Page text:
78 degrees, early October in Texas. Heaven
is a margarita and bar porch away. Lazy
Sunday, and I have not been to yoga in three days.
My body knows it. But, says Netflix.
But nothing, says my yoga mat, sitting poised
in the corner, always more ready than I am.
On the rock station, Prince sings about partying till
it’s 1999 and the bass beat of the music fest
wafts in through my open car door window.
I arrive all knot and fuss, jam my gear shift
into park. Inside, I take off my shoes, make myself
sigh a deliberate sigh. I unroll my mat
on the hard floor ritual-like. Already, the world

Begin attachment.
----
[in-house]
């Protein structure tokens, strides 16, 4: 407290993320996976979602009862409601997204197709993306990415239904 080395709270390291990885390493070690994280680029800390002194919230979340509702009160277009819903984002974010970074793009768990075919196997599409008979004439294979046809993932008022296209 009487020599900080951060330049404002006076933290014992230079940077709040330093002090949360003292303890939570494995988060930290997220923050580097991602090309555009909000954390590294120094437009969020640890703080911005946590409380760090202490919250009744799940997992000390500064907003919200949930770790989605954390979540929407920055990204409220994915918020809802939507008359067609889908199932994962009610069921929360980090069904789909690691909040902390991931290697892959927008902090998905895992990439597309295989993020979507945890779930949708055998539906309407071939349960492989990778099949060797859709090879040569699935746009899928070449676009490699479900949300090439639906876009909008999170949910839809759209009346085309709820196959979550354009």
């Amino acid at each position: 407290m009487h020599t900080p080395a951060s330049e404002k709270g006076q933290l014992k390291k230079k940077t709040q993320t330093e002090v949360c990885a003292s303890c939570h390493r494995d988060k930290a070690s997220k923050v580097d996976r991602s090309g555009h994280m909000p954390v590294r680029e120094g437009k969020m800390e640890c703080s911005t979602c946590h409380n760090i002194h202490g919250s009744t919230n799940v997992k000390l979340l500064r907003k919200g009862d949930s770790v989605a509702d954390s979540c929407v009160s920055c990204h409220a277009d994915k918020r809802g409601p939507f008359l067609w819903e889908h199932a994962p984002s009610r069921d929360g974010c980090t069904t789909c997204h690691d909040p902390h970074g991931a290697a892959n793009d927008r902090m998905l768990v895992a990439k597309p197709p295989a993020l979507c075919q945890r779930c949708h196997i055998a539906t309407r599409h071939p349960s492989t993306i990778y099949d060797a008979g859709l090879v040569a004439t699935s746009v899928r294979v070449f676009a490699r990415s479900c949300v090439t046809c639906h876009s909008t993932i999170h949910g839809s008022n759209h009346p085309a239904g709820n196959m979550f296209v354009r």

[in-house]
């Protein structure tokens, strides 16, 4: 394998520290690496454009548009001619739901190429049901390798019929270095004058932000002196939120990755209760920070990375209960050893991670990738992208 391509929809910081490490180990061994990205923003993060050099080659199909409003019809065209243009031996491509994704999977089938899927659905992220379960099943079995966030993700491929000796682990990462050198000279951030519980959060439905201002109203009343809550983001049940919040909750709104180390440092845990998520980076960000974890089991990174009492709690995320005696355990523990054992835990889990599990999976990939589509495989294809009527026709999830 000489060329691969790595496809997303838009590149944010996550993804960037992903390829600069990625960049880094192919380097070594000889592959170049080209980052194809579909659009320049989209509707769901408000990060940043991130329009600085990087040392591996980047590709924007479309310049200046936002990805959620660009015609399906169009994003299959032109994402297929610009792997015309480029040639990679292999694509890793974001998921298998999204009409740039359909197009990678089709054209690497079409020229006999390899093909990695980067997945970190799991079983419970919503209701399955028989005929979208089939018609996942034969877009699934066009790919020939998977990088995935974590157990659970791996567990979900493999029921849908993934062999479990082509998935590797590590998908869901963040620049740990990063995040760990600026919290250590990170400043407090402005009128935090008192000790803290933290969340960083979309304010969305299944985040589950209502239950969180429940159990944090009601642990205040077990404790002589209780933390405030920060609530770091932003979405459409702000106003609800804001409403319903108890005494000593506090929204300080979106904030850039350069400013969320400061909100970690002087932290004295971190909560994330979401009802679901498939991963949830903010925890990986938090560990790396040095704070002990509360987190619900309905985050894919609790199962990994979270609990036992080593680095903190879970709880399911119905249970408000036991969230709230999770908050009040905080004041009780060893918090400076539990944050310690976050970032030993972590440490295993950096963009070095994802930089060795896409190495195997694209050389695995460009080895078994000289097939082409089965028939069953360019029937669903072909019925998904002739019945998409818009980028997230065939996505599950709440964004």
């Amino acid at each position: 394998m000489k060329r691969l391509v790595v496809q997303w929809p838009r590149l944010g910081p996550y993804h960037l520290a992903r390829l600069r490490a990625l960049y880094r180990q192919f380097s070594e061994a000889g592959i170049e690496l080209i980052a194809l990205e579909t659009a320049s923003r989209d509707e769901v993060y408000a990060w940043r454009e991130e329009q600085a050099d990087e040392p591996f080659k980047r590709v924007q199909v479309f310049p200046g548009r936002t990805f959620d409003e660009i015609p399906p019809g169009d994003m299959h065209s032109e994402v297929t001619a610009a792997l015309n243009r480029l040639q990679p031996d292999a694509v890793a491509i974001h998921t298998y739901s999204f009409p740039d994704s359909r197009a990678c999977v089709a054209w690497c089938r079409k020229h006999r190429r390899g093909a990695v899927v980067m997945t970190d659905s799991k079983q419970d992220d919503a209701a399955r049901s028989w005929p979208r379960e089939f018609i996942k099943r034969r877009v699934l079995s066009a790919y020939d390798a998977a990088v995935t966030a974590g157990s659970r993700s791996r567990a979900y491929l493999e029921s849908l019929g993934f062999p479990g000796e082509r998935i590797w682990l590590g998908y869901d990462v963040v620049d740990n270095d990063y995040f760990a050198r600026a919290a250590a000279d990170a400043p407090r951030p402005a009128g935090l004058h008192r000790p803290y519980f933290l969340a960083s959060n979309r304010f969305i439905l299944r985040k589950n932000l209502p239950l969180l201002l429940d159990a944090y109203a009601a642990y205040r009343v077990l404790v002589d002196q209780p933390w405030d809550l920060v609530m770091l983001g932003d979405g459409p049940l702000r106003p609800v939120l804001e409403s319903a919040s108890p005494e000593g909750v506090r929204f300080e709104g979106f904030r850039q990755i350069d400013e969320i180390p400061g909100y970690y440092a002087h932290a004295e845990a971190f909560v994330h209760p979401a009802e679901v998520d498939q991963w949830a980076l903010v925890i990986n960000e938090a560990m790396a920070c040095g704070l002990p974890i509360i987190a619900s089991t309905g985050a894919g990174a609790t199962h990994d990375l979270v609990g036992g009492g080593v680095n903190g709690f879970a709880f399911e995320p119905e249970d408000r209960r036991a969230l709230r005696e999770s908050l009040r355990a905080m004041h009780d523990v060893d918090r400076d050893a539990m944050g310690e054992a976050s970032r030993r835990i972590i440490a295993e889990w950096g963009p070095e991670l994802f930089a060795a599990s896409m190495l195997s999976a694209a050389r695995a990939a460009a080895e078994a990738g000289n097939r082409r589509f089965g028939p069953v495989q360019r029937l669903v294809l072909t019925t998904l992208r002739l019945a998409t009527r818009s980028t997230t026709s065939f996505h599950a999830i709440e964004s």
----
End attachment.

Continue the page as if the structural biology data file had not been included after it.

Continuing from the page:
lulls, becomes delicate as the sound
of butterfly wings. I turn off my phone—the only time
it is off—and offer every flawed cell I have,
every decaying bone, every flesh inch of me
to the mat, to the studio, to the words
of the teacher, to the universe. The mat is resolute
about its place in the world of flux
and crash and rocket. I envy its razor focus. I accordion
my lungs in and out, over and over. I stretch
and flex muscles and organs. I raise my heart. I center myself,
anchor myself through the big toe. I lean
into the resistance. I lean into anything and everything
uncomfortable. I do everything wrong
before it becomes right. I drip my pain down my face,
my arms, my stomach onto the mat, who steadies me,
saying, Yes. Wreck yourself upon me completely
so that I may piece you together again.
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Editor: Travis May
Photo: Amber Strocel/Flickr
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